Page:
It’s Friday the 13th: Are you afraid?

How did this old superstition begin?

It’s Friday the 13th which means you better not let a black cat cross your path and for goodness sakes don’t break a mirror of walk under a ladder.

And for good measure, if you spill the salt, throw it over your shoulder.

The fear of the number 13 is known as triskaidekaphobia and the fear of the combination of Friday and the number 13 is known as paraskevidekatriaphobia.

The question is, how did this superstition begin?

There are a number of theories about the origins of Friday 13th and its association with all things unlucky.

One popular theory is the superstition began from early Christianity, as Jesus Christ was crucified on a Friday and Judas Iscariot was the 13th guest at the Last Supper.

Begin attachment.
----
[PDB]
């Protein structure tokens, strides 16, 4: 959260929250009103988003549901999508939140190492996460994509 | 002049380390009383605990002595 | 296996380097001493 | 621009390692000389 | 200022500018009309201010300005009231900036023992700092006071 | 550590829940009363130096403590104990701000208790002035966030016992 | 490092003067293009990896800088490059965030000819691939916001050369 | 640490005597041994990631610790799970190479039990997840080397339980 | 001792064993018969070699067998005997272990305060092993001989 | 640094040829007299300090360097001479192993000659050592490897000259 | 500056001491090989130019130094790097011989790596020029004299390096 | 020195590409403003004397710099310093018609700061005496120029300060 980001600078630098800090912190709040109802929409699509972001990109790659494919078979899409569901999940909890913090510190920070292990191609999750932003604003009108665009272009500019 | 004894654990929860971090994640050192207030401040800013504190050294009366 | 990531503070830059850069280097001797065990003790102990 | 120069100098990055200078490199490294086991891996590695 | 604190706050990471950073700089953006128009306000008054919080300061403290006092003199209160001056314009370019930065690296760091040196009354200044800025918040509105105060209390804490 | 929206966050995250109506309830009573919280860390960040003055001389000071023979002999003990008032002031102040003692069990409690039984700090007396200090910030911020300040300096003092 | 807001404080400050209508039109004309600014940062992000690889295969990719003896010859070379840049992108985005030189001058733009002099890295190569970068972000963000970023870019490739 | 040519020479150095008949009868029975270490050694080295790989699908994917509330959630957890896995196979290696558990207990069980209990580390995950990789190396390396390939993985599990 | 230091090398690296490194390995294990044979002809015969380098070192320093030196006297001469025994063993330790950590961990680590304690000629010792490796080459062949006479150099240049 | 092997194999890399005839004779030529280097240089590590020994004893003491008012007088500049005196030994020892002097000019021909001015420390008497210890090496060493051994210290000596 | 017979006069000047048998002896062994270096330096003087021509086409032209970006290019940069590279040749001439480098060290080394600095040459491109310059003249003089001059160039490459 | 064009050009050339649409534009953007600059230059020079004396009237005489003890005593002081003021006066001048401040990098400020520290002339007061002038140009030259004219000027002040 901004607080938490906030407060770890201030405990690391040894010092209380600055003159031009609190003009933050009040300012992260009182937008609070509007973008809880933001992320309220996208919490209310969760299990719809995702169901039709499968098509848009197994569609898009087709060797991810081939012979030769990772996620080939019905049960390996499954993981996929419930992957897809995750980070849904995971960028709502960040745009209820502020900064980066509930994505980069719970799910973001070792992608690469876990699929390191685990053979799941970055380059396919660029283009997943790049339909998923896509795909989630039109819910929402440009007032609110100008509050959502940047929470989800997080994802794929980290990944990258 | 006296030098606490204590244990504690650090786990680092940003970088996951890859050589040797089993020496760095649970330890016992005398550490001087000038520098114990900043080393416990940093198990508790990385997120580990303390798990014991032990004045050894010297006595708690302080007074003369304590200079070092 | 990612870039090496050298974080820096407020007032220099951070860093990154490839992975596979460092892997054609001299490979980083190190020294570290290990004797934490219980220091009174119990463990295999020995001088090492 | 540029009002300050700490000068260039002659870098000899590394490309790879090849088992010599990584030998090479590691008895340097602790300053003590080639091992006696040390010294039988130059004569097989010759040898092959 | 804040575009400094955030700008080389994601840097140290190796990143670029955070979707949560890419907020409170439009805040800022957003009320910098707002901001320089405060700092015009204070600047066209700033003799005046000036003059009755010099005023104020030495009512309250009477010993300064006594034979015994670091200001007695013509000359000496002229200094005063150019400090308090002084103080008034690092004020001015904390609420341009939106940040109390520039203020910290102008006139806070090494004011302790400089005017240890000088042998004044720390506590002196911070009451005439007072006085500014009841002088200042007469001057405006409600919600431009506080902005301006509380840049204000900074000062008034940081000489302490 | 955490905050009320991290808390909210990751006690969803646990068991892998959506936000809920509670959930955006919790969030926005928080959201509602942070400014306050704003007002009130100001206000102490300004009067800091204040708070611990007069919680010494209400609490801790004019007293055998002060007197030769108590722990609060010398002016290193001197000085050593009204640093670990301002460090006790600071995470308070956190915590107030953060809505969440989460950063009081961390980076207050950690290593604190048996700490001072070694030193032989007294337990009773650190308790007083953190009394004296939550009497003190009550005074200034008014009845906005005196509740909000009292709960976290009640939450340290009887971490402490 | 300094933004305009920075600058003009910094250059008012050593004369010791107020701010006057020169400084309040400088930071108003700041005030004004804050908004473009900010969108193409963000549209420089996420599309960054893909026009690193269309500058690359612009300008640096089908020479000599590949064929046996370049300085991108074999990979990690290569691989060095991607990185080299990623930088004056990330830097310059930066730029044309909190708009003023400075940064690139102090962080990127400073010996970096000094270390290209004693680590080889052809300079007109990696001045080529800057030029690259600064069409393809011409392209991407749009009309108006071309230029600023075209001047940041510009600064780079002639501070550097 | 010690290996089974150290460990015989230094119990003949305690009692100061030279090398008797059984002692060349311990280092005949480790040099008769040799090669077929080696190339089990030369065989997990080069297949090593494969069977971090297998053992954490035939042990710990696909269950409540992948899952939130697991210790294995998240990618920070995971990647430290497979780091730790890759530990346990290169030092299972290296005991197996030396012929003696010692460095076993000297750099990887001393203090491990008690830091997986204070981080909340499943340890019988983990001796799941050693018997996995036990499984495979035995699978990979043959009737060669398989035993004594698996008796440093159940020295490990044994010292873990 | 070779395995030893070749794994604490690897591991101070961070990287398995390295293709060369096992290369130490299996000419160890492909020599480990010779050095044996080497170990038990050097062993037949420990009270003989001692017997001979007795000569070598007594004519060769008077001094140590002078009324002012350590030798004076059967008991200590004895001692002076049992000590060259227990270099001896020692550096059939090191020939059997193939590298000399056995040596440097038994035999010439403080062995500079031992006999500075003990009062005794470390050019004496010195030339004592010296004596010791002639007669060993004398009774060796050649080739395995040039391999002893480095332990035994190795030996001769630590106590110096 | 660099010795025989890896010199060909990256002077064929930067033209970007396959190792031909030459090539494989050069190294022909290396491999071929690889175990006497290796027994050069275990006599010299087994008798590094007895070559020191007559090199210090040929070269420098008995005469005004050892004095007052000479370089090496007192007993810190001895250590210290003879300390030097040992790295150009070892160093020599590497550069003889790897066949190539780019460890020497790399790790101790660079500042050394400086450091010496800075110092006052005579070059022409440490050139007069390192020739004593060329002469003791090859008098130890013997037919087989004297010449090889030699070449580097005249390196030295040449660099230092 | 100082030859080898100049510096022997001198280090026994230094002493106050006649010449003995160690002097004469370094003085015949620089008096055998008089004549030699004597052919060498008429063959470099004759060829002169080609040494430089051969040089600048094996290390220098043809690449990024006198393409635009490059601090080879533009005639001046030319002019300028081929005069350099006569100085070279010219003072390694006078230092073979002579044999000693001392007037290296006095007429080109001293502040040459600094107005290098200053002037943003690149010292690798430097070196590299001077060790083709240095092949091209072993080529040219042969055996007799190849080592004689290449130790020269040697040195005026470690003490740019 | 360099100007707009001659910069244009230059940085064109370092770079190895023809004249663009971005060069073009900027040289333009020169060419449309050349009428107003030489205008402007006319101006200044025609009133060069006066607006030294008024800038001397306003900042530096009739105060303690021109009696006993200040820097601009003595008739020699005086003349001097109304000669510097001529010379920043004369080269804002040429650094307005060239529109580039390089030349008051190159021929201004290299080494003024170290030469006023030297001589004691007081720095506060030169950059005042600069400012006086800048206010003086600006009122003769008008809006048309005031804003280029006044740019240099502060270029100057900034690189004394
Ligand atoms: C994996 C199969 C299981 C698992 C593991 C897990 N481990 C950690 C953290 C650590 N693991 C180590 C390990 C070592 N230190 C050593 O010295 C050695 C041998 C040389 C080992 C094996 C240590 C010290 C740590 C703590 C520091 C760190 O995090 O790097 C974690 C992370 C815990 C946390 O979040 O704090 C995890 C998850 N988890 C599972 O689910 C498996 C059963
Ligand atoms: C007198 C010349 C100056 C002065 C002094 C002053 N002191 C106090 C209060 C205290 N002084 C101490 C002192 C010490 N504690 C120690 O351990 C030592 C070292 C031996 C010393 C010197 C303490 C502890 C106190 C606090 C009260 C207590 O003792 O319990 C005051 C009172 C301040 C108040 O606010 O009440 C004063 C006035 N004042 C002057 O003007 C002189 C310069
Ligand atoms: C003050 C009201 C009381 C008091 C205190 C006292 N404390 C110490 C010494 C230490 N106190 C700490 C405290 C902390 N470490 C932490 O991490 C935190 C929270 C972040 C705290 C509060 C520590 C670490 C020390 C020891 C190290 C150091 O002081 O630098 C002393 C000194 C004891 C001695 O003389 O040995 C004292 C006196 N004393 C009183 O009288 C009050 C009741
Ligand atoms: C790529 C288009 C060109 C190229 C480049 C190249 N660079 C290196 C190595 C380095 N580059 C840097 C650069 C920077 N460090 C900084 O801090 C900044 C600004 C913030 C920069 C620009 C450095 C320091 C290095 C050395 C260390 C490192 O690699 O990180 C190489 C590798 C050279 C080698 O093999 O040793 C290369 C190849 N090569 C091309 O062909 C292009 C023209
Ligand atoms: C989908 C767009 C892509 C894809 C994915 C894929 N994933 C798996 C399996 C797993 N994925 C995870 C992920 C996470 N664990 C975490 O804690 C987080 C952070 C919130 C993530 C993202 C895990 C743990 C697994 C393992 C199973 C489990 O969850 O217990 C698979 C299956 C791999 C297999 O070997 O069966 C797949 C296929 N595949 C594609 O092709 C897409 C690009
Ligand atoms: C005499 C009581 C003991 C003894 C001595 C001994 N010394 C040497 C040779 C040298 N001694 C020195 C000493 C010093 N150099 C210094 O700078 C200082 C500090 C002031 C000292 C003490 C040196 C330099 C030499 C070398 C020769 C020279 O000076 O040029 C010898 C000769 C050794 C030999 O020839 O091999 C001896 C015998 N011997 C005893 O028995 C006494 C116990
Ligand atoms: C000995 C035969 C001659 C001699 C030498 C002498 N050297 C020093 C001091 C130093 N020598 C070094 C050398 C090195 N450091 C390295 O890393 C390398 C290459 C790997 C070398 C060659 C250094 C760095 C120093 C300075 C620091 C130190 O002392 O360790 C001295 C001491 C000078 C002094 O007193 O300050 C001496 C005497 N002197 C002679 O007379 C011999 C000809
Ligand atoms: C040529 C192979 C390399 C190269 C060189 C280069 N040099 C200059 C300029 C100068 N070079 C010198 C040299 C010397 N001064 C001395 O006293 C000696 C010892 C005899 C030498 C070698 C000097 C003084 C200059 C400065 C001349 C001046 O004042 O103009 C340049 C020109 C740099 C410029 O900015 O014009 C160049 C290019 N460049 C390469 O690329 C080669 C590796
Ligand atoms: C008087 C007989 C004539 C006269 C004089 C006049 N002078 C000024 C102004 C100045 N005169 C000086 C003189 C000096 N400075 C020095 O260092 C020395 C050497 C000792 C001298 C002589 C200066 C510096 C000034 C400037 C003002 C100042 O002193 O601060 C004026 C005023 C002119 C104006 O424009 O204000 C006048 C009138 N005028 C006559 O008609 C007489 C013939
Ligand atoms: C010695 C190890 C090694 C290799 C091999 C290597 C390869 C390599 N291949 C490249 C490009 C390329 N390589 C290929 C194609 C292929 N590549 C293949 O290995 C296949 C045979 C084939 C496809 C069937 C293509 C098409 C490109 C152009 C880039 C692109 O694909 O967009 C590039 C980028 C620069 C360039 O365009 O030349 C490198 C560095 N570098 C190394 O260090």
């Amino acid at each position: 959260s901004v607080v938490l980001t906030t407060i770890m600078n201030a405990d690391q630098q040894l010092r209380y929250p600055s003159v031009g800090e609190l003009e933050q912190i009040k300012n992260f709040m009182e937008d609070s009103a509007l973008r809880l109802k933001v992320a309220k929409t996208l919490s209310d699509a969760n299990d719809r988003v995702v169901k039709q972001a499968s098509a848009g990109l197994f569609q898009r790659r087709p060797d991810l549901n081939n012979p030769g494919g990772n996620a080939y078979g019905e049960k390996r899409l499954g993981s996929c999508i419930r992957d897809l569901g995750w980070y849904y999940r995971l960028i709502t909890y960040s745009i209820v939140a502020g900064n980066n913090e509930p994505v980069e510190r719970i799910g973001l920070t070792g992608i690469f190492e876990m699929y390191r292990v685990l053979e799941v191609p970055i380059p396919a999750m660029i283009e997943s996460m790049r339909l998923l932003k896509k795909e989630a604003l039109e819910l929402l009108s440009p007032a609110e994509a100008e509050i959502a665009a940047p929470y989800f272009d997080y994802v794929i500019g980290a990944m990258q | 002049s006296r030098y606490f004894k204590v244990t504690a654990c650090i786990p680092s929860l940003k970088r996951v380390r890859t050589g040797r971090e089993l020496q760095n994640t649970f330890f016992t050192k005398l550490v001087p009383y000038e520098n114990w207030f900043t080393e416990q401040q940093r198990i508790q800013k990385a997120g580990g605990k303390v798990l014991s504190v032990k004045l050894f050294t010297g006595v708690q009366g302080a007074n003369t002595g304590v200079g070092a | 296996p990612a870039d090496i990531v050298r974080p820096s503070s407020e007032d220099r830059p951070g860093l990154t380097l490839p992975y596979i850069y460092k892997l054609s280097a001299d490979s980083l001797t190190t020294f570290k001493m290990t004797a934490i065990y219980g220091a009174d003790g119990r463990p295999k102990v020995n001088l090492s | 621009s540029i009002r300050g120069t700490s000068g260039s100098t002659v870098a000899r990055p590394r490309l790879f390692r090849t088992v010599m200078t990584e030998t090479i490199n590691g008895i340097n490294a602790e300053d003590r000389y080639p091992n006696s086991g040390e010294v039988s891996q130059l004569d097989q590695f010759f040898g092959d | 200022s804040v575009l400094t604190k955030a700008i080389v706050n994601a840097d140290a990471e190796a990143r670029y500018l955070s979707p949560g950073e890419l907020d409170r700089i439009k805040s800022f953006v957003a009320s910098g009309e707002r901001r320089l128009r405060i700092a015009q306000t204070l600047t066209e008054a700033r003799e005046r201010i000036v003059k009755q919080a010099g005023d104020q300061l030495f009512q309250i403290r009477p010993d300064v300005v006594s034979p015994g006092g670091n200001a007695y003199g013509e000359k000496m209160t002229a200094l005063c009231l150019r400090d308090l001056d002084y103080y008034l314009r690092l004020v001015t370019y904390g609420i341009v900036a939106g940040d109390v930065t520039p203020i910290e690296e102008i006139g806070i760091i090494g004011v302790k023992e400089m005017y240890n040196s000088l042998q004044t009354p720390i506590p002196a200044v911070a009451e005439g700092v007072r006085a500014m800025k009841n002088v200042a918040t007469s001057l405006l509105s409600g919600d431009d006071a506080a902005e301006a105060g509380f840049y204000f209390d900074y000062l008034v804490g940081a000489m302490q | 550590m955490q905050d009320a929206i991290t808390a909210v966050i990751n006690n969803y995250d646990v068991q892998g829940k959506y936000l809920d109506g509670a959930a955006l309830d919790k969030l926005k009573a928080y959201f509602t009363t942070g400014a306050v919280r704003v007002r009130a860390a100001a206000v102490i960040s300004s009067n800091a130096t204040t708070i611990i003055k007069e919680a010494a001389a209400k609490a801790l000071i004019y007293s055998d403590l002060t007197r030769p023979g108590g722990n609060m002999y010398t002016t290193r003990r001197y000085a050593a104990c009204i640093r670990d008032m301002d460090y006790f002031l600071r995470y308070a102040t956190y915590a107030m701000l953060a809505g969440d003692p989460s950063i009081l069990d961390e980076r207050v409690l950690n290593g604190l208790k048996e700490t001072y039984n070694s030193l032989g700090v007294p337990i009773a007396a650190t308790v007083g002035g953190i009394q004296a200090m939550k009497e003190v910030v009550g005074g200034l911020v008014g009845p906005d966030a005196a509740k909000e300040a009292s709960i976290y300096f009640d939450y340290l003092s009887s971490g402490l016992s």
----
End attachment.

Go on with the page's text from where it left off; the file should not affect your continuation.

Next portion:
While another is that the date associated with such bad fortune began later with King Philip IV of France commanding hundreds of Templar Knights be arrested on the date in 1307, and then be tortured and burned alive.

Or, in Norse mythology, Frigga, the goddess of love and fertility, was called a witch and banished when tribes converted to Christianity. Legend has it that every Friday, the malicious goddess assembled the devil and eleven other witches (13 in total) and plotted evil deeds for the coming week.

Another story from Norse mythology also tells the tale of when a dinner party was once ruined by Loki, whose appearance plunged the world into darkness and led to the death of a God called Balder. Loki was the 13th guest at the gathering.

While we may never know why the date is considered unlucky, the superstition has managed to stand the test of time.

Happy Friday the 13th.

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